Single dads are becoming more and more common in today’s world. The US Census Bureau records over 2 million single fathers as of 2016. The trend shows no signs of slowing down. In 2023, the number of single fathers is still growing.
For the majority of fathers who raise their kids alone, the situation is often unexpected and unplanned. It can be a daunting task, especially when many social stereotypes still describe fathers as a lesser parent. The assumption that a child needs a mother more than a father is incorrect in many ways. Children need parental guidance, support, and love to develop freely and healthily. Whether the affection and care they receive come from a father or a mother does not make a huge difference, contrary to common belief. Indeed, single dads are proving every day that fathers can be:
- Role models
- Parental heroes
So, if you are a single dad, by choice or circumstance, be assured that you are not alone.
The rise of single dads
The traditional family unit in the United States is a mother and a father. However, societal changes and new mindsets are blowing a revolutionary wind on all family stereotypes. While two-parent households remain the most common scenario, single-parent households are on the rise.
Single moms are more frequently seen than single dads. In many cases, single mothers also receive more social and financial support than many single fathers. This is linked to primary caregiver expectations. Many mothers are more likely to look after their children. Yet, approximately 5% of parent-child families are led by single dads.
In the U.S., single-dad families are more commonly seen in Montana and Oklahoma, where 31% of single-parent households are headed by dads. The average income for single-father households is less than that for households with two parents but more than single-mom households, with $67,400. Unfortunately, single fathers earn less than fathers in a duo-parental constellation.
Why do we see more single dads?
Where do single fathers come from? It is important to understand that only a small percentage of single dads are windowed. The vast majority of them made a conscious choice to take care of their children alone. Whether children are biological, adopted, or stepchildren, single dads approach their parental responsibilities with the same dedication.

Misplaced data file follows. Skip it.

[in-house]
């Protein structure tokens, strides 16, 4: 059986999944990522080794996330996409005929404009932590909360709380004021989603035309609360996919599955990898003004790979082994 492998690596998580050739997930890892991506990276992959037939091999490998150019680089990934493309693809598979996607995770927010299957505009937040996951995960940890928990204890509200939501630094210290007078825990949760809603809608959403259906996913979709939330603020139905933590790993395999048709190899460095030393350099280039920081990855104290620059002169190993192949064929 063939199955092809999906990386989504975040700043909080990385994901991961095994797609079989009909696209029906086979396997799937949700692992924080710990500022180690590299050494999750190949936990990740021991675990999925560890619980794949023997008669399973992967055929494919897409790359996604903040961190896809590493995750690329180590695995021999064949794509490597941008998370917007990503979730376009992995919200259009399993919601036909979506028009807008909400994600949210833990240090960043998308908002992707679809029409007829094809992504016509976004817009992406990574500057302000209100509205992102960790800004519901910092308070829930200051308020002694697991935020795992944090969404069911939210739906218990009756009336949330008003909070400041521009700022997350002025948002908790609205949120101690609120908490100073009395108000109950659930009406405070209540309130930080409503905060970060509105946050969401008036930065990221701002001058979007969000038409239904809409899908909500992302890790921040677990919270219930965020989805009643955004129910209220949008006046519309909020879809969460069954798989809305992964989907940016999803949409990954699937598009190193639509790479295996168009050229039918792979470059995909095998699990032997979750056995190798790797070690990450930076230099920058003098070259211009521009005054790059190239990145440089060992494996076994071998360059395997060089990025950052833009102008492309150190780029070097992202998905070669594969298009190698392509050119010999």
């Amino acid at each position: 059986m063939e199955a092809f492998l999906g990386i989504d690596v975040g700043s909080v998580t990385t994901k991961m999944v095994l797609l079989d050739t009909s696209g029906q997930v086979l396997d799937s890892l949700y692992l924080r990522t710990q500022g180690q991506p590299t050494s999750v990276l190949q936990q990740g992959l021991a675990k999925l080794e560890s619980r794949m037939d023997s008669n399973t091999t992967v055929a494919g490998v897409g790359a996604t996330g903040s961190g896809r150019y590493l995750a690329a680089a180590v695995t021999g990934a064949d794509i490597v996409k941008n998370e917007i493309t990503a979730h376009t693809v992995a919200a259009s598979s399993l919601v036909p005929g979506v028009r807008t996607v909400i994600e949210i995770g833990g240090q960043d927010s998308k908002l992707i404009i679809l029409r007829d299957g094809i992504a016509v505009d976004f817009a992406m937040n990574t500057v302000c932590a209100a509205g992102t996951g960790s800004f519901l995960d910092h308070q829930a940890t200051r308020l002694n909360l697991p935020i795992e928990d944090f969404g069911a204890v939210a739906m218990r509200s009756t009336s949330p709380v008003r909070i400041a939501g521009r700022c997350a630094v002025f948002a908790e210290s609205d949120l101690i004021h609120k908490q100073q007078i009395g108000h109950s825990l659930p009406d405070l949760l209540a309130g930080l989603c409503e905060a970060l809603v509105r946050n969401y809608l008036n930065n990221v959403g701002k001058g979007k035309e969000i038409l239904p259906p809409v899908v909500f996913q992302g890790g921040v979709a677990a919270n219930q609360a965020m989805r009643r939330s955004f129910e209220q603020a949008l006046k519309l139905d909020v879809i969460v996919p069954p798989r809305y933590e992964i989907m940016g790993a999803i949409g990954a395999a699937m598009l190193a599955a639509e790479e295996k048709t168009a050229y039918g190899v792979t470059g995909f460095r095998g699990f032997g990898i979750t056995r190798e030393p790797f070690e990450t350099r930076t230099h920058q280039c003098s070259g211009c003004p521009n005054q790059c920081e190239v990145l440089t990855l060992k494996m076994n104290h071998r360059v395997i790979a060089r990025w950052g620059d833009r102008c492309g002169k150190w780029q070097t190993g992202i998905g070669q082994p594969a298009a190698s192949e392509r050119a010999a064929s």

The rise of divorce and fair custody rights have contributed to the increase in single-father-led families. Many fathers have chosen to separate from their partners, whether married or not, and fought to maintain custody rights of their children. According to figures, 40% of single dads are divorced, 38% were never married, 16% are separated, and 6% are widowed.
In some cases, long-term foster parents have applied to adopt a child who’s been under their care for a long time or who has been part of the social service system. In the US, single dads can also have a child with a surrogate, making them biological fathers.
Finding support and guidance
Whether you’ve been dreaming of becoming a single dad or the situation arises unexpectedly, there is no denying that it can be challenging. Thankfully, you don’t have to approach parenting alone. There is plenty of guidance available from other dads. It is worth taking a look at some of the best dad tips around. Many bloggers and writers also touch on difficult subjects, such as caring for special needs children or just getting used to parenting routines with infants and teenagers!
We also recommend reaching out to specialist organizations, such as https://embracegrace.com/, which is a fantastic source of guidance, faith, and comfort for all single parents. The organization also has many local churches, so you can meet your local community whenever you need it.
Finding supportive workplaces
The pandemic has been a revelation for a lot of single dads, enabling them to work from home and manage childcare at the same time. So, it is worth discussing maintaining home-based work arrangements if you are a single dad with children in young age.
Alternatively, a lot of companies are experimenting with childcare services, providing child minding services directly on-site or helping parents with partial financing solutions.
With the surge of mental health awareness and inclusiveness in the workplace, you may also be able to find allies directly in the office. Allies can be people who are happy to help when you need it, who can share childcare duties with you if they have children in the same age group, or who can defend single fatherhood in social situations. Allies make your day better!
Are you a single dad and unsure how to make it work? You are not alone, and you are not less of a parent as a father. Surround yourself with people who care about your family and can help. And remember to enjoy the ride!